Business Associations and Private Ordering

Research output: Working paperDiscussion paperOther research output

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Abstract

Abstract: We study the capacity of business associations - private, formal, noncommercial organizations designed to promote the common business interests of their members - to support contract enforcement and collective action. Inspired by recent empirical literature, our theoretical framework connects the organizational and institutional features of formal and informal business organization with socioeconomic distance. We show how associations provide value to their members even if members are already embedded in social networks, and which players join an association. We propose explanations for empirical puzzles, put forward novel testable hypotheses, and relate business associations to alternative private ordering institutions.
Original languageEnglish
Place of PublicationTilburg
PublisherOrganization
Number of pages51
Volume2012-094
Publication statusPublished - 2012

Publication series

NameCentER Discussion Paper
Volume2012-094

Fingerprint

Business associations
Socio-economics
Theoretical framework
Business organization
Contract enforcement
Social networks
Join
Collective action

Keywords

  • Business Associations
  • Trade Associations
  • Economic Governance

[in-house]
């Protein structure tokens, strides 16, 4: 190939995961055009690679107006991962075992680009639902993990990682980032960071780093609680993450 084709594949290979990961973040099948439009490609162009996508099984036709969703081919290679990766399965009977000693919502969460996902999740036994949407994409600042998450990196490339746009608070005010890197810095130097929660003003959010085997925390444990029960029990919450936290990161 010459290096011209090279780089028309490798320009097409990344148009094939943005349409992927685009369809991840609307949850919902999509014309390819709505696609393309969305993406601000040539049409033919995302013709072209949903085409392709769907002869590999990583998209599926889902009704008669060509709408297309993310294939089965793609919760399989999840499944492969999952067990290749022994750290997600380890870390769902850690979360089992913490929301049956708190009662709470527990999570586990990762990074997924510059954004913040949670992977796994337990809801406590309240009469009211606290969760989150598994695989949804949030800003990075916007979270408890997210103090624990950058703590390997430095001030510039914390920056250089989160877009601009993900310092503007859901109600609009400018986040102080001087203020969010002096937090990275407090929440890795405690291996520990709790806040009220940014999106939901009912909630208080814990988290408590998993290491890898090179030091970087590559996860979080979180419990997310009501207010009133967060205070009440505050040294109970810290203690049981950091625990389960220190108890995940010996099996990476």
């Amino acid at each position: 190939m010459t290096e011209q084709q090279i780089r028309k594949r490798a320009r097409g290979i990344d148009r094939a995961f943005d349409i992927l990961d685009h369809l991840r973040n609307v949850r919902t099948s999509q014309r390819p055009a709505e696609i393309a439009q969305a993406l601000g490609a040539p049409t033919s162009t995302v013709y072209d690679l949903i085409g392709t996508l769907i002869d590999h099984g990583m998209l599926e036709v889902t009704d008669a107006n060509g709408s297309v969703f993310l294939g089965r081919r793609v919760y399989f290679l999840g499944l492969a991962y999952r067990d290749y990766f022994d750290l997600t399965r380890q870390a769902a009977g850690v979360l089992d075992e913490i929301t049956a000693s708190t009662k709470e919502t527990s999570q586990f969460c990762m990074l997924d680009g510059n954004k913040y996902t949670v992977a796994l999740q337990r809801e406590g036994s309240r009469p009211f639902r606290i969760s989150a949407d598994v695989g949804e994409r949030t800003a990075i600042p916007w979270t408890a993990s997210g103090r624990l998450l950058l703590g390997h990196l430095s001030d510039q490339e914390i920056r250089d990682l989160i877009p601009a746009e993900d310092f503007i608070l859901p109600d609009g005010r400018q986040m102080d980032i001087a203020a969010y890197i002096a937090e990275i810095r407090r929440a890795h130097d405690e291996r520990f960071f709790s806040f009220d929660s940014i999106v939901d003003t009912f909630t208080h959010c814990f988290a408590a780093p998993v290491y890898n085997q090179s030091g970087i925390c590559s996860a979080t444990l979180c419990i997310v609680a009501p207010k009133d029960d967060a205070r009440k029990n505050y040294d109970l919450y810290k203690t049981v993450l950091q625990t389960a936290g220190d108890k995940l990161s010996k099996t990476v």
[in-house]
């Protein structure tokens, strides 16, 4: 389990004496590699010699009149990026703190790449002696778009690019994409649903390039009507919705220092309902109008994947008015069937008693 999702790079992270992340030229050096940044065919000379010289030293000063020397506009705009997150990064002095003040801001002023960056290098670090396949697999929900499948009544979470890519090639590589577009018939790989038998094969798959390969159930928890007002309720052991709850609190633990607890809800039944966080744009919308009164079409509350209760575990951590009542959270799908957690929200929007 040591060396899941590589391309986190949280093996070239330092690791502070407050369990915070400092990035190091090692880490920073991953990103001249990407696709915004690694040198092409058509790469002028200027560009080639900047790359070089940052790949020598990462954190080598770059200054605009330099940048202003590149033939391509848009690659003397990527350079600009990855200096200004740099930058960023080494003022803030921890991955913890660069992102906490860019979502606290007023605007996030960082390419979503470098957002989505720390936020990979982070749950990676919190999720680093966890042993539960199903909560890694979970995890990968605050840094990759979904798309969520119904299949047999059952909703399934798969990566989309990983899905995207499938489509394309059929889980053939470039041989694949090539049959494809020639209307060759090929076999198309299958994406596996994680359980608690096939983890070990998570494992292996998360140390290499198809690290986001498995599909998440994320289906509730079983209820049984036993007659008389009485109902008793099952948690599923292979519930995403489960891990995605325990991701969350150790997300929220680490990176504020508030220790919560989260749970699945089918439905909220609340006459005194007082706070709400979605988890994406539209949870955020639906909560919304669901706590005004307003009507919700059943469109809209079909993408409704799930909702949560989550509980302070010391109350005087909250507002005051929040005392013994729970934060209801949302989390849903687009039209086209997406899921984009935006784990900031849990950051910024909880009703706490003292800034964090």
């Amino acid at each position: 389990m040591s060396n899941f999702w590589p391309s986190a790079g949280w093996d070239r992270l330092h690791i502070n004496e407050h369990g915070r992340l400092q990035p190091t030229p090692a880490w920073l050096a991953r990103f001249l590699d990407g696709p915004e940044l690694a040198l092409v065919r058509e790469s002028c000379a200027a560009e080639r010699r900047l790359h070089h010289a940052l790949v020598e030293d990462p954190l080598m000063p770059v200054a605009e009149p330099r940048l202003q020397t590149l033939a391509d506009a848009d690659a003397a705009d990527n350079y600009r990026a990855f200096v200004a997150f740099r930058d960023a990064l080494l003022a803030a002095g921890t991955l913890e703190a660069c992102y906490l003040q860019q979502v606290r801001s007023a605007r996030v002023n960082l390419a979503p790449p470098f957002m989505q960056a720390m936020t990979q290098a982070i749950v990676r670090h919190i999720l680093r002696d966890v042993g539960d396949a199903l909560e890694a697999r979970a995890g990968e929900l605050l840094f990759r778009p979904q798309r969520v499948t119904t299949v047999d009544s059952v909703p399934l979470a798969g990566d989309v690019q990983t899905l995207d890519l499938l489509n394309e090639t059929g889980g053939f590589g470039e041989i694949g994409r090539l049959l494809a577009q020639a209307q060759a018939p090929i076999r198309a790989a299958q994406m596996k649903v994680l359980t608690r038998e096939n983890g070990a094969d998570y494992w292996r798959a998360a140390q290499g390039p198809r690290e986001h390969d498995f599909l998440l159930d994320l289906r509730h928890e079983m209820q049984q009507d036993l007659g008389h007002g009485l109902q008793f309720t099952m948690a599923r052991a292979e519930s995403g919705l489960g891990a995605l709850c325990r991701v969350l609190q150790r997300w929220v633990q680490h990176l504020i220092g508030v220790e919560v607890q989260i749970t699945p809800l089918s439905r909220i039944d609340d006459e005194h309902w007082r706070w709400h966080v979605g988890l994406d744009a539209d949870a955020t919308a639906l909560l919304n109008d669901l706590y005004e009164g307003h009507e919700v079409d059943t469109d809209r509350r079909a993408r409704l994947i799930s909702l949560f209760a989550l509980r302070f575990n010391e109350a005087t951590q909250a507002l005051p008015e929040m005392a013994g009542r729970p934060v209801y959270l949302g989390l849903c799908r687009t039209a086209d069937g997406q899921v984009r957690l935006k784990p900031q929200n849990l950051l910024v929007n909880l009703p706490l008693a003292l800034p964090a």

• Private Ordering
  • Arbitration

Cite this

Prüfer, J. (2012). Business Associations and Private Ordering. (CentER Discussion Paper; Vol. 2012-094). Tilburg: Organization.
Prüfer, J. / Business Associations and Private Ordering. Tilburg : Organization, 2012. (CentER Discussion Paper).
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Prüfer, J 2012 'Business Associations and Private Ordering' CentER Discussion Paper, vol. 2012-094, Organization, Tilburg.

Business Associations and Private Ordering. / Prüfer, J.

Tilburg : Organization, 2012. (CentER Discussion Paper; Vol. 2012-094).

Research output: Working paperDiscussion paperOther research output

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AB - Abstract: We study the capacity of business associations - private, formal, noncommercial organizations designed to promote the common business interests of their members - to support contract enforcement and collective action. Inspired by recent empirical literature, our theoretical framework connects the organizational and institutional features of formal and informal business organization with socioeconomic distance. We show how associations provide value to their members even if members are already embedded in social networks, and which players join an association. We propose explanations for empirical puzzles, put forward novel testable hypotheses, and relate business associations to alternative private ordering institutions.

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KW - Trade Associations

KW - Economic Governance

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KW - Arbitration

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Prüfer J. Business Associations and Private Ordering. Tilburg: Organization. 2012. (CentER Discussion Paper).